SAVE T H E DAT E October 5-7
Trans-Border Migration Co-sponsored by USD’s TransBorder Institute and the Bank of America, this conference — which will be held at the Joan B. Kroc Institute for Peace & Justice — promises to focus on the economic development challenges facing Mexico and the border region. Attend presentations and network with eminent experts, policymakers and various regional stakeholders. Call (619) 260-4090 or go to www.sandiego.edu/tbi/.
October 13-15 Family Weekend Families and students gather for a fun-filled weekend on campus at this annual peek at student life. Visit classrooms, attend social gatherings and attend the weekend’s final event, a special Family Liturgy. Call (619) 260-4808 or go to www.sandiego.edu/parents.
October 18-20 Women PeaceMakers This international conference focuses on “gender-inclusive decision-making for peace with justice.” Join distinguished representatives from governments, corporations, peacekeeping and armed forces, and the religious sector at the Joan B. Kroc Institute for Peace & Justice. Go to http://peace.sandiego.edu or call (619) 260-2358.
“ T H E C R A N B E R RY H A RV E S T, I S L A N D O F N A N T U C K E T ” ( E a s t m a n J o h n s o n , 1 8 8 0 ) i s o n e o f t h e r e a s o n s t h e Ti m ke n h a s
Alumni Christmas Mass Come back to campus and celebrate your faith at this annual event, which is followed by a reception and concert by the USD Choral Scholars in the French Parlor. Bring an unwrapped toy to place beneath the tree in Founders Foyer, to support the Student Alumni Association Toy Drive. Concert tickets are $8 each and can be purchased at the door. Contact Alumni Relations at (619) 260-4819.
b e e n c a l l e d o n e o f t h e ” 1 5 g r e a t s m a l l m u s e u m s i n t h e wo r l d .”
FA L L 2 0 0 6
A R O U N D T H E PA R K [kindred soul]
LIAISON TO THE OUTSIDE WORLD
New vice president of University Relations is a man with a mission by Julene Snyder or Tim O’Malley, the decision to come to USD had nothing to do with the pristine beauty of the campus, the desirability of living in what some call “America’s Finest City” or the renowned weather. “The attraction was the university itself,” says O’Malley, who’s spent the past nine years at Oregon’s Pacific University as the school’s vice president for university relations. “USD’s mission resonates with my family’s personal values and faith tradition.” College administration is a second career for O’Malley, who taught English at Catholic high schools for nine years before getting involved in development. “I was recruited by my alma mater, the University of Portland, in 1983, and began as a foundation and corporate relations officer. Within a year, I became director of development.” After nine years at the University of Portland, O’Malley moved to Washington State University, where he broadened his experience in major gifts solicitations before moving on to Pacific University in 1997. O’Malley will be replacing Monsignor Daniel Dillabough ’70, who has been working double-duty for the past several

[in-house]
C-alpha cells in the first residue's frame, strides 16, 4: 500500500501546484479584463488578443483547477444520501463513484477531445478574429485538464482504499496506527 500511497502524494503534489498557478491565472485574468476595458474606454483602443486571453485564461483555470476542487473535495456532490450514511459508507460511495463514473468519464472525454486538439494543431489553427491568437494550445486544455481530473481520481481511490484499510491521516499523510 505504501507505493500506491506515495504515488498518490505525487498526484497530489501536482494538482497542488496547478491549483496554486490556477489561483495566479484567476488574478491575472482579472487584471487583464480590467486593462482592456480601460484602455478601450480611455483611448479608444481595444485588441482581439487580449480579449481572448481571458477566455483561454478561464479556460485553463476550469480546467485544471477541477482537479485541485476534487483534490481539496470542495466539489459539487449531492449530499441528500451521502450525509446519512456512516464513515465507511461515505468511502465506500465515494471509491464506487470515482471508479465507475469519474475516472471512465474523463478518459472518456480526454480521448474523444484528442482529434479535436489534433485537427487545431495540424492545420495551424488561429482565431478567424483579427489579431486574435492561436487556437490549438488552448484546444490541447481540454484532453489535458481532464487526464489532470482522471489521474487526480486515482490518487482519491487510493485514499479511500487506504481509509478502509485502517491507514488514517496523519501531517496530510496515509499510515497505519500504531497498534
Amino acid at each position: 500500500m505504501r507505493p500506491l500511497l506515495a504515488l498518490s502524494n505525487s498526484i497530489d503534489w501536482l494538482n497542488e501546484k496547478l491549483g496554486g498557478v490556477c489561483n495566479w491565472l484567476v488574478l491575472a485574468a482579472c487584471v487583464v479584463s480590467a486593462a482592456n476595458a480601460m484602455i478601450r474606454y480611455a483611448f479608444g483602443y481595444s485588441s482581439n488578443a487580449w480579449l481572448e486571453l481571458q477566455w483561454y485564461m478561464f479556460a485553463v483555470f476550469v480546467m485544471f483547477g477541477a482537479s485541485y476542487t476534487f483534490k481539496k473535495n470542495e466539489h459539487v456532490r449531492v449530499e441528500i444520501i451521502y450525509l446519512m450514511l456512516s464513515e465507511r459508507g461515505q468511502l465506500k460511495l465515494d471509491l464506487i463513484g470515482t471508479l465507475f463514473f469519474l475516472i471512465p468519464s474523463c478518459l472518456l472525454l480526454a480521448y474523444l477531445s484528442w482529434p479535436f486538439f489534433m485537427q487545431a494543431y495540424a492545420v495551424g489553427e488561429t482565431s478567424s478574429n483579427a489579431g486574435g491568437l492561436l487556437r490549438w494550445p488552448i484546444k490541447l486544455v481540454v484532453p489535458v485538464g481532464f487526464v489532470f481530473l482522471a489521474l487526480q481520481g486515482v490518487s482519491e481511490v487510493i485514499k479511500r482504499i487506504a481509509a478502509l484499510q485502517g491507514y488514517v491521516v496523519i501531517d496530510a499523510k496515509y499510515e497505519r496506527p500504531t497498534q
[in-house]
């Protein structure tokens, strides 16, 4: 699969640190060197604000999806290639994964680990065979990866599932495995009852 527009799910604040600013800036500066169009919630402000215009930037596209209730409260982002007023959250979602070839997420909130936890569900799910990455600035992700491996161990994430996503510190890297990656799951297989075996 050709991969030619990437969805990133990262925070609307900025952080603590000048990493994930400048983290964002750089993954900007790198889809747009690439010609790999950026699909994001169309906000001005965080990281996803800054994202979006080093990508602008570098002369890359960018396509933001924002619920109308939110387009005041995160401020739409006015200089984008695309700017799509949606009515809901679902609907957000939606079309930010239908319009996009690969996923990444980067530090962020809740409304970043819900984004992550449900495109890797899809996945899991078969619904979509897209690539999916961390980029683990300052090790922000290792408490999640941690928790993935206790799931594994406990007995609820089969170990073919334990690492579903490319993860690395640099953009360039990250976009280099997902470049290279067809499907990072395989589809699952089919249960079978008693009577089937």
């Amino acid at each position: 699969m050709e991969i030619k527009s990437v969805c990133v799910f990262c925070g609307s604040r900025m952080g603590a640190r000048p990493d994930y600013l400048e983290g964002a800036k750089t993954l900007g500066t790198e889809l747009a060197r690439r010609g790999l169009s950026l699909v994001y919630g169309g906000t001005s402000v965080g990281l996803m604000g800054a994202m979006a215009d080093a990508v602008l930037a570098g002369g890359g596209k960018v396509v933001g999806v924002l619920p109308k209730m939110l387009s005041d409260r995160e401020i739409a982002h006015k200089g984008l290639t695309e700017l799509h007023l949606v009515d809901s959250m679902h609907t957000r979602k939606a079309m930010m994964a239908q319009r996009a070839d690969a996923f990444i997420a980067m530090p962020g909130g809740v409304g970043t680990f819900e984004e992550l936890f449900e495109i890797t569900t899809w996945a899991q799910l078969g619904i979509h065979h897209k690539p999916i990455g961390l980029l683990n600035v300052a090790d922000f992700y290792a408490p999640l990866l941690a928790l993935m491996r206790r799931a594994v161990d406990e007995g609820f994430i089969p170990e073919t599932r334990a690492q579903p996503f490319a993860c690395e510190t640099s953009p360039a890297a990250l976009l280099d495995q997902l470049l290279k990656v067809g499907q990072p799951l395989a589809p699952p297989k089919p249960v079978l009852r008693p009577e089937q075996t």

U S D M AG A Z I N E
years as head of both University Relations and Mission and Ministry. Dillabough scaled back to heading only Mission and Ministry on August 1, when O’Malley came on board at USD. “As the newest member of my executive council, Dr. O’Malley provides our university with the breadth of his professional experience,” says USD president Mary E. Lyons. “His record of extensive leadership and success in all aspects of higher education advancement is certain to help us further our strategic goals.” O’Malley is no stranger to the area, having traveled to San Diego for his work many times over the past two decades. He sees his position as head of University Relations at USD as an opportunity to strengthen the bonds between the school’s many stakeholders: “Primarily, my role is to oversee the efforts of the institution to deal with all of its external public. The bottom-line purpose of University Relations is to engage alumni and friends of the school in investing in and getting involved in the life of the university.” He says that one word that colleagues have used to describe him in the past is “unflappable.”
“It’s because of the way I approach problem-solving,” O’Malley explains. “I try to put people at ease by being approachable. I want people to know they can come to
me in confidence and that I’m there to facilitate and problem-solve.” When asked what might surprise people to learn about him, O’Malley answers quickly:
ALL WE ARE SAYING Joan B. Kroc Institute for Peace & Justice marks five years of striving for peace by Kelly Knufken eace. It’s a feeling of tranquility, a sense of calm that descends upon visitors from the first moment they walk through the doors of the Joan B. Kroc Institute for Peace & Justice. The distinctive building has taken on a life of its own, bringing people and organizations with a common vision to the University of San Diego campus. Inside, a staff that’s grown from four to 15 has spent five years on groundbreaking work that aims to foster peace, cultivate justice and create a safer world, to paraphrase the IPJ’s mission statement. “This building seems to be a little bit of a mecca for people,” says Executive Director Joyce Neu. “I think for us to treat this space as special — and it is — means that when people come here, they feel special. That was part of Joan Kroc’s vision.” It was Kroc’s $25 million gift to the university in 1998 that laid the roots for the IPJ. But it was with the building’s dedication five years ago this fall — a conference that featured former President Jimmy Carter — that the institute itself began to take shape. Kroc wanted the institute not just to incite action, but to do so on a professional level. “One of her visions for our institute was that we provide young people with better tools, and that we actually do something about the problems that existed,” Neu remembers. On the latter charge, the IPJ has worked to provide training, mediation and other services to promote peace in countries like Nepal, Uganda and Rwanda. Closer to home, education efforts target the USD community